Ilvy Njiokiktjien: Could you maybe name an example of how that’s holding you back with that kind of storytelling with the Western language? Would you have, like a just an example for us?


Wacera Njagi: Okay, but yeah, I can try to come up with an example. Okay, cool. So, hmm, this is a cheek— this is a little bit cheeky, but I guess in the context of if we want to tell, how do I say, Okay, Akwaeke Emezi tries to describe how, like, our storytelling is not, it’s sometimes even beyond the 3D. Like this is more to, to creatives outside of the academic, you know, and I feel like there’s so many artists for example, at this moment, who collaborate who are using, for example, the camera and researching their spiritual ancestry, you know. For example, there are twin siblings in South Africa who are—I’ll share with you a link soon. I don’t want to mistake the pronunciation of their names, but they work with the camera to find out more about their past, their spiritual past, their spiritual beginnings and also find out what their spiritual purposes is through the camera. So I feel like just saying they are photographers is limiting them, if that makes sense. I feel like they are spiritual artists and beyond, and then whatever they could label themselves and hope that that’s a good example.


Ilvy Njiokiktjien: So not putting people in boxes necessarily in any way. Yeah. Preferably.


David Campbell: I mean, at the same time, I mean, you very powerfully said that earlier you know that the photograph is here to stay, and you want that to be the situation. What do you feel is special about photography as a storytelling tool? What do you think the photograph contributes to storytelling, even when it’s associated with all the other forms of communicating?


Wacera Njagi: That’s a tricky question. Because there’s many answers, but I think what sticks out to me is the timelessness of the image. The fact that it can, the photo can carry the present, the past, and the future, all at once. It’s the, it’s a very conflicting medium, the camera and photography, because so much violence is still being rolled out, because I see this too. But no, I think what is interesting to me as a photographer, is how you bring in your own self, with the tool, you see what you yourself will and your camera can come together,  and what stories can form, because for example, I have a, I think every weekend, I always talk to my friends about how I hated knowing that, though, like two or three stories that were parachutes, journalism. And like, I knew that some people who would be perfect for the story. And it’s 2022. You know, it’s like, as much as it’s easy to complain about that, how? And also, yeah, the violences of the camera are very flattened. But the power of— I feel like the most, the perfect photo is when you can see the person’s will in the collaboration of that technique. We’re using the camera. Yeah, yeah. It’s a very tricky question.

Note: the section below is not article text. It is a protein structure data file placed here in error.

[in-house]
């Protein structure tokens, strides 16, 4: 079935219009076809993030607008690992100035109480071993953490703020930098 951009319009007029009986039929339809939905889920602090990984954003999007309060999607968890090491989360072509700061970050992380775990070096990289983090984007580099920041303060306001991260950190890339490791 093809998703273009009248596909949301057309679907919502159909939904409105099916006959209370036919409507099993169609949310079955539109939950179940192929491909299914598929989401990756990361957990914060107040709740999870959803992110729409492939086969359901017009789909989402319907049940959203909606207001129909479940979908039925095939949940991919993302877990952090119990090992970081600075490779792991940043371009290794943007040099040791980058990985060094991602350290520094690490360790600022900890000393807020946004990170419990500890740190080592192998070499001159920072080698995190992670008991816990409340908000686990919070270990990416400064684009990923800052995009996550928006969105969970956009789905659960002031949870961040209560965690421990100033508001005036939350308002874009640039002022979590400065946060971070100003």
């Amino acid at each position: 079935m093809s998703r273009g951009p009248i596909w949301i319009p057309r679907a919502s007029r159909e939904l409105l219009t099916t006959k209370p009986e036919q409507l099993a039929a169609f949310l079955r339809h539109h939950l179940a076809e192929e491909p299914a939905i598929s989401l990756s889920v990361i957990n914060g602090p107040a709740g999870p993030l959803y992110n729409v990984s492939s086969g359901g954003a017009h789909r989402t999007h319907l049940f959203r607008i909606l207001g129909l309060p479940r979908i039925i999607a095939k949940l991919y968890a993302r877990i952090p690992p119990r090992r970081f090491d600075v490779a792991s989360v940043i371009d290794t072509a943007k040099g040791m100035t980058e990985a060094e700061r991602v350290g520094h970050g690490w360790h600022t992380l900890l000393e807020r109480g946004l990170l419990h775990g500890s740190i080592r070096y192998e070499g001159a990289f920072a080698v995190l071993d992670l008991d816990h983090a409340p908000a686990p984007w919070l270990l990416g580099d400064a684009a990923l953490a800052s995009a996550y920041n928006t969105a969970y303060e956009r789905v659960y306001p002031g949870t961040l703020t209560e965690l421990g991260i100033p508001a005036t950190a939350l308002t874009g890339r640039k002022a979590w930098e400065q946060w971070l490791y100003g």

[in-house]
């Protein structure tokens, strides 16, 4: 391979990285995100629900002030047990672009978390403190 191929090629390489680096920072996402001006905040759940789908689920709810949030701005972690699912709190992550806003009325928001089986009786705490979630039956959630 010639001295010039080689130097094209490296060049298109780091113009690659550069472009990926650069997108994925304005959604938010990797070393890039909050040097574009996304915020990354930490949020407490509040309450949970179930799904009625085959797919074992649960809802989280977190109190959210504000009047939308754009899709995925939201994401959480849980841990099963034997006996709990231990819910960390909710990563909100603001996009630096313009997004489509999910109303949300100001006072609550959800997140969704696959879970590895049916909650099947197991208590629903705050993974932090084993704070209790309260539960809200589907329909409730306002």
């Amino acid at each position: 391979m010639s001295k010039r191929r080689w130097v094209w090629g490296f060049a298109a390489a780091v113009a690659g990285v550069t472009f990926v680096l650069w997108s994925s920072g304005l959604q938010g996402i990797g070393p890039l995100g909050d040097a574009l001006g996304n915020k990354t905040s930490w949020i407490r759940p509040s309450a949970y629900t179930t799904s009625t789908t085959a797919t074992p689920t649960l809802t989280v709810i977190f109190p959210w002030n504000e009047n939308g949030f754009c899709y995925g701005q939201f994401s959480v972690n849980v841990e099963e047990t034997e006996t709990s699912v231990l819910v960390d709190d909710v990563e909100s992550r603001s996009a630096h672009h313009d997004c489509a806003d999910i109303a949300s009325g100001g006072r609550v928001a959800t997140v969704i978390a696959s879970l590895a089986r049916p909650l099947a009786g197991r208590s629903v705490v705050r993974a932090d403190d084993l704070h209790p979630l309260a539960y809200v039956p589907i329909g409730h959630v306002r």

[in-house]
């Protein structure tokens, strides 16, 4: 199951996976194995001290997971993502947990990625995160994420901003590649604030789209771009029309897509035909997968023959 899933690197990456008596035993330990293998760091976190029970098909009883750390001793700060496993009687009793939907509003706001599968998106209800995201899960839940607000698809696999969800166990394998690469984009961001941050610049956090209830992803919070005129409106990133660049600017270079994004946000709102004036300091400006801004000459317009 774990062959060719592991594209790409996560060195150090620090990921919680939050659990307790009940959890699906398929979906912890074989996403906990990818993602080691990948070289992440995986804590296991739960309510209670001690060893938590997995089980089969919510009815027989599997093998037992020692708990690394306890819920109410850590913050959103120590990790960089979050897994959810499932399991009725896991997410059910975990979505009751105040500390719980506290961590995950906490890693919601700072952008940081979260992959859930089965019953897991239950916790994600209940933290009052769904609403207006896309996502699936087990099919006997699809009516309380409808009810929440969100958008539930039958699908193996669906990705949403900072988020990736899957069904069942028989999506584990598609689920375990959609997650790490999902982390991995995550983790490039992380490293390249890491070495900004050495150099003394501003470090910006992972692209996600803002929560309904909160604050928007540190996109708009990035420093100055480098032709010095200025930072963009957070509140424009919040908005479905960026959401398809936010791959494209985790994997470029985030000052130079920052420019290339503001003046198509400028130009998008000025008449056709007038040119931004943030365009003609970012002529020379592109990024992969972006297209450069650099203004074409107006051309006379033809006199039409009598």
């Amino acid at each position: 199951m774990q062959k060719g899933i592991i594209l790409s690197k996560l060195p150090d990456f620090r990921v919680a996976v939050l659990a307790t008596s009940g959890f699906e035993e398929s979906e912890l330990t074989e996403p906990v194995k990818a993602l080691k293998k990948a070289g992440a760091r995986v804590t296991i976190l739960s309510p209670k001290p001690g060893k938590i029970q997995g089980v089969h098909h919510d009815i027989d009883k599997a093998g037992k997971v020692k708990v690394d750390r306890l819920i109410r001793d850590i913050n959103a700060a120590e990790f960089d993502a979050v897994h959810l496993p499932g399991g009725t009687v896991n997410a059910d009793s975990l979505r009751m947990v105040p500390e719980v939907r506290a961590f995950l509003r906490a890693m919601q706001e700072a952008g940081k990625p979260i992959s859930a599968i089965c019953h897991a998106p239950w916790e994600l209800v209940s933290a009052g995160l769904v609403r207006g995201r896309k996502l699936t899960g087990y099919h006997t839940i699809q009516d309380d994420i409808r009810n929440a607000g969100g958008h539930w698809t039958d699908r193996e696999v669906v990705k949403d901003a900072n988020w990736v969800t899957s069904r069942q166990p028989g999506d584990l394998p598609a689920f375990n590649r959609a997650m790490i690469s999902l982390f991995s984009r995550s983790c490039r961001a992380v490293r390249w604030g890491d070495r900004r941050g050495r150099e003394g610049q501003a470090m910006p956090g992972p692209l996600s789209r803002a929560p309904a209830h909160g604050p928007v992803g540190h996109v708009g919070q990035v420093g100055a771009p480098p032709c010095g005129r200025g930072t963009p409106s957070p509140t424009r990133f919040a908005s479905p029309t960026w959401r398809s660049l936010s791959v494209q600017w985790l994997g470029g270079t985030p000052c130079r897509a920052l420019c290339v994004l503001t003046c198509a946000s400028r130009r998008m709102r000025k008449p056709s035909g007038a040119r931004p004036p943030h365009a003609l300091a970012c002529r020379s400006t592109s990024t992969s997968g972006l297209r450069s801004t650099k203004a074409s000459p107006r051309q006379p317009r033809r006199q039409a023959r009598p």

David Campbell: In some ways, there’s, there’s certainly no right answer, but there’s no easy answer to it. You know, it’s something to start a conversation itself. We could have a whole whole session on that itself, I think. Wacera, why don’t you, you’re going to share with us some work from some of the stories you put together, one of the stories you put together on on Everyday Africa. So why don’t you show that and talk us through who the photographer is and what the story is and how you came to select this in your editorial role. And while you’re doing that, just a reminder to folks in the audience, if you have any questions, drop them into the q&a box. We’ll bring them in during the discussion or at the end.


Wacera Njagi: So this work, is this, the work that I’ll share with you is made by documentary photographer Mohamed Dawod. He’s a Sudanese photographer who has been documenting the Sudan revolution since he was 16 years old. And this is from last year in the, stuck in the middle of the civilian protests, and this story to me, was— I think the challenge was picking a story that stood out amongst stories we’ve shared on Everyday Africa and for me, many have, but for me this this was important to share because first, the photographer has been covering this for years. Like this is not just a moment where he popped in and went back home. This is his home. This is his everyday life. And just from that logic, he’s fulfilled the thematic approach of Everyday Africa. Secondly, just I don’t want to get, I’m very anti- because academia failed me, but I’ll try to be as simple as possible. I think that the camera phone and Instagram has helped us as African photographers to be able to show that what is happening here in our homes is are also happening in their homes. This is protest culture, isn’t actually, it really hasn’t even hit statewide protest culture, because it’s not really a thing. We’ve been protesting for a while now across the world, and still are. And the work that Mohamed Dawod and his fellow photographers in Sudan are doing is essential because even though we don’t, we won’t see, even though we fear—okay, we will see these photos in the wires. Yeah, but we will see different framing. And some of the framing is what—and that framing is what fuels the negative stereotypes around protest culture in Africa. So I think what Muhammad Dawod does so good is tell the truth. But it’s also, it’s— I don’t want to say this word, but it is, it’s kind. It’s not—it’s the truth that is not unadulterated, but it is, it is what it is, but it does not show people in their most vulnerable state. It just shows people, you know, looking towards their goal, which is, you know, fighting for their freedom and fighting for the electoral rights. Now switch really quickly to—